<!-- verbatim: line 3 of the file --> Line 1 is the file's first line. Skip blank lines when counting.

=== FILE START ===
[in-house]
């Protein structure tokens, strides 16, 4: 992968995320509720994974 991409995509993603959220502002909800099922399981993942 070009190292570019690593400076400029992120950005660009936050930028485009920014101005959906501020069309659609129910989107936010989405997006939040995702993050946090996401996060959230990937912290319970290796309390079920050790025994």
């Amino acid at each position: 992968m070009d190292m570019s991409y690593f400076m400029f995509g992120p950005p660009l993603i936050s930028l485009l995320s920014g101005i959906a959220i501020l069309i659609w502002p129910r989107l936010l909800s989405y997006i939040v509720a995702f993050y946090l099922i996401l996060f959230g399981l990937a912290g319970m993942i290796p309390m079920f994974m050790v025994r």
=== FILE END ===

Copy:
């Amino acid at each position: 992968m070009d190292m570019s991409y690593f400076m400029f995509g992120p950005p660009l993603i936050s930028l485009l995320s920014g101005i959906a959220i501020l069309i659609w502002p129910r989107l936010l909800s989405y997006i939040v509720a995702f993050y946090l099922i996401l996060f959230g399981l990937a912290g319970m993942i290796p309390m079920f994974m050790v025994r």